While a lot of other attractions have faltered and fell, it has stood the test of time. Enough said.
It’s Twilight Time again
No. 4. You don’t have to be an adult old enough to remember the disturbing “The Twilight Zone” to appreciate the Tower of Terror. It does the job -- as advertised.
The deep voice you are hearing is that of television’s classic writer-creator Rod Serling.
Look around as he tells of the Hollywood Tower Hotel before boarding a 1917-style elevator. Then the lights go out and you begin to fall, and fall, and fall…into the Twilight Zone.
This is an unmistakable up and down experience. And about as scary as any roller coaster.
You can take this ride several times and have different results -- thanks to a computer that varies the ride.
Why see it:
This is a real thrill ride outside the realm of the roller coaster.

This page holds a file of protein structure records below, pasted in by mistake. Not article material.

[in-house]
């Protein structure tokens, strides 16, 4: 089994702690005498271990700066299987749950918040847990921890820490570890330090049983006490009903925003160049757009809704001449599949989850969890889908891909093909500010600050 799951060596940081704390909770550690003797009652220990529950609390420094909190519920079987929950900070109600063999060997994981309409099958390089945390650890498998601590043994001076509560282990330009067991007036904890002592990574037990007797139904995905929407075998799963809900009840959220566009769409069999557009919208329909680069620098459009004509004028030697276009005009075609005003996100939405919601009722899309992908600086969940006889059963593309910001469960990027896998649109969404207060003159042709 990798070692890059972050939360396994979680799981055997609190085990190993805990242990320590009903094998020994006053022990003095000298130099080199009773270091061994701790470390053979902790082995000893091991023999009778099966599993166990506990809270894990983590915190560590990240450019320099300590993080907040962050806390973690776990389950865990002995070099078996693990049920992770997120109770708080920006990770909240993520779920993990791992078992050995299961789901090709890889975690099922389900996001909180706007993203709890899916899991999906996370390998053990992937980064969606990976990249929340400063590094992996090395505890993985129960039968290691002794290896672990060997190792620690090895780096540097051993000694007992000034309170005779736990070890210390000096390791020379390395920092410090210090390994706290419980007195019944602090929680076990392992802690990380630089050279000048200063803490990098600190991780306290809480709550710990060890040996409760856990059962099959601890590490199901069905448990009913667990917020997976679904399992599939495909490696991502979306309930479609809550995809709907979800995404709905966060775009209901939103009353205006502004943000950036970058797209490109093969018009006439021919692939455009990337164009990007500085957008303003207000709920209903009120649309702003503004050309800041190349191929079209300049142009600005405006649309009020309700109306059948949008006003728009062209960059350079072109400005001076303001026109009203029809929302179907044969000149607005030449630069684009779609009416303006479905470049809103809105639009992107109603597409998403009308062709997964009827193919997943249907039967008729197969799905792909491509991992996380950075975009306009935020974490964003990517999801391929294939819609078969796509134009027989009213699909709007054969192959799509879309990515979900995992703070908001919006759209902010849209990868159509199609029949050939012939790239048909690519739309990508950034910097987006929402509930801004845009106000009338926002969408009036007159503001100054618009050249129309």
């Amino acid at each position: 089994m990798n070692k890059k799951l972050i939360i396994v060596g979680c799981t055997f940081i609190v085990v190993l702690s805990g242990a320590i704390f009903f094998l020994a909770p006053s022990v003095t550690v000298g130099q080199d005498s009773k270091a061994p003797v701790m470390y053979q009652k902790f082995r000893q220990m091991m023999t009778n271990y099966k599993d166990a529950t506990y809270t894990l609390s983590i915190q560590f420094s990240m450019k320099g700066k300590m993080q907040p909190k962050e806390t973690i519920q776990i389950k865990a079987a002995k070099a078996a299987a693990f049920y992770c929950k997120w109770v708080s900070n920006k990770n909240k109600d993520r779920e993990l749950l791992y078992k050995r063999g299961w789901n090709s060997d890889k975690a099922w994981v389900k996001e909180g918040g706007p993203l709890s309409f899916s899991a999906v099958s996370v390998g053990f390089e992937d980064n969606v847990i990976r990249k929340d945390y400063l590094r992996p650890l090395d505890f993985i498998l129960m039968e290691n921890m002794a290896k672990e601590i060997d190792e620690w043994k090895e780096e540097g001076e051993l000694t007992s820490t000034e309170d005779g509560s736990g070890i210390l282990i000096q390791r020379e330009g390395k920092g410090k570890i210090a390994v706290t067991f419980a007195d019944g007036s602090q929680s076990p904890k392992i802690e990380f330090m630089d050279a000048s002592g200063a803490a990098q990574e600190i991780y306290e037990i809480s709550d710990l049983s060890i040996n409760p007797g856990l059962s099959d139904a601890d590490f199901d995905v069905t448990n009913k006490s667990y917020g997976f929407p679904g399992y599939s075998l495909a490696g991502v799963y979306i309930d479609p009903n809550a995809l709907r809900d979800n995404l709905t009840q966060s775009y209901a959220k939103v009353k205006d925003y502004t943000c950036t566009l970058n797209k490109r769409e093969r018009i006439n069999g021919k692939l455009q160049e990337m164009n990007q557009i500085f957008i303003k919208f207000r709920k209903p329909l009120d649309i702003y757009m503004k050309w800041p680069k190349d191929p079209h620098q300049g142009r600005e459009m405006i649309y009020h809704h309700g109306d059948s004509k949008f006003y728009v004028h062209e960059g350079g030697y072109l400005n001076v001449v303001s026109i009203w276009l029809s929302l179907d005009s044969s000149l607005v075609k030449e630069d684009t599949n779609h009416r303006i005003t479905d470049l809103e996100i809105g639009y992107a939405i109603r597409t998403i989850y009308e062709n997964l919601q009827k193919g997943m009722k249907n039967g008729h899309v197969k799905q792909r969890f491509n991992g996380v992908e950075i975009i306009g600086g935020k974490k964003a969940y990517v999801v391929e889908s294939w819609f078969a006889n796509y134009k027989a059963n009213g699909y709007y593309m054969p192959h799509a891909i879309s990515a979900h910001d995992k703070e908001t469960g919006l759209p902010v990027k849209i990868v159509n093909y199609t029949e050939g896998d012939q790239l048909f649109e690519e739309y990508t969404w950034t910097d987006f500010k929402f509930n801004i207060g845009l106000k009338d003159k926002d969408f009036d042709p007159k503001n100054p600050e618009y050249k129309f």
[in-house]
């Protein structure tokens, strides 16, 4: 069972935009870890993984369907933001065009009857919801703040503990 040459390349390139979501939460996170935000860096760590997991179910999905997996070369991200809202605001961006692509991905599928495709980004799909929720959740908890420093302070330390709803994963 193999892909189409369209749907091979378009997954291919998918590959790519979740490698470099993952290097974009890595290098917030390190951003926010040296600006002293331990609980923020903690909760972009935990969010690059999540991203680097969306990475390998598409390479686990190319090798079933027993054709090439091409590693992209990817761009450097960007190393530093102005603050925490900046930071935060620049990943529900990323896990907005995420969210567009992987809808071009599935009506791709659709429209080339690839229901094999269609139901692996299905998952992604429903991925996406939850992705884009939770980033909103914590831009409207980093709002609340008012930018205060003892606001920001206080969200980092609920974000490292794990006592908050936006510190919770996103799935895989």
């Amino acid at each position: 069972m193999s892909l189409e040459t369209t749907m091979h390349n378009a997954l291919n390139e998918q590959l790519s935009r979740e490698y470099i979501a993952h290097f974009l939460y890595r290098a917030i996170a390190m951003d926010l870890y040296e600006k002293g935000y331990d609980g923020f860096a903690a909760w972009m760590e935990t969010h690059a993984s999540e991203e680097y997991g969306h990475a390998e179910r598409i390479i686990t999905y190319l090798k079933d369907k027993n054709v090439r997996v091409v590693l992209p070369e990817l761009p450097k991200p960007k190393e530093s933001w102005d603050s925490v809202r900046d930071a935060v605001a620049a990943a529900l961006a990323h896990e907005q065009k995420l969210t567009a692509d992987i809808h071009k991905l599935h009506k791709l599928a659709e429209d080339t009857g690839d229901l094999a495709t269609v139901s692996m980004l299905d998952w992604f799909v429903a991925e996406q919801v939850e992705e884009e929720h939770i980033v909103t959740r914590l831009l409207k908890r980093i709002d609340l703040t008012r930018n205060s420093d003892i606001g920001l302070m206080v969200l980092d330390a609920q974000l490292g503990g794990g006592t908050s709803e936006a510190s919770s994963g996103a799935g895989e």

Only about eight minutes. It’s like falling from a tower almost 200 feet tall, which qualifies as a high-rise.
But that’s long enough.
This is the highest attraction at Walt Disney World Resort.
It may also be the scariest.
Fear of heights? Skip it.
No. 5. Epcot's World Showcase in a description sounds sort of…banal…or boring.
What you already know about it:
It represents almost a dozen countries where visitors walk around a reflective lagoon. It encourages late-goers because most activity does not start till 11 a.m.
Ho, hum? But no.
It is possibly the most scenic and laidback area of Disney.
There are also films and live performances.
But its claim to fame for us:
It is easily the best attraction for foodies and for shoppers.
That’s true because all the different countries display their own shops. No cookie cutter souvenirs here.
And each country has its own distinctive cuisine.
So you can buy unusual items and sample what you might otherwise think of “strange” and unusual food.
You stroll (and that’s the perfect word for enjoying it) from one country to another. All right here.
No jet trip and packed suitcases required.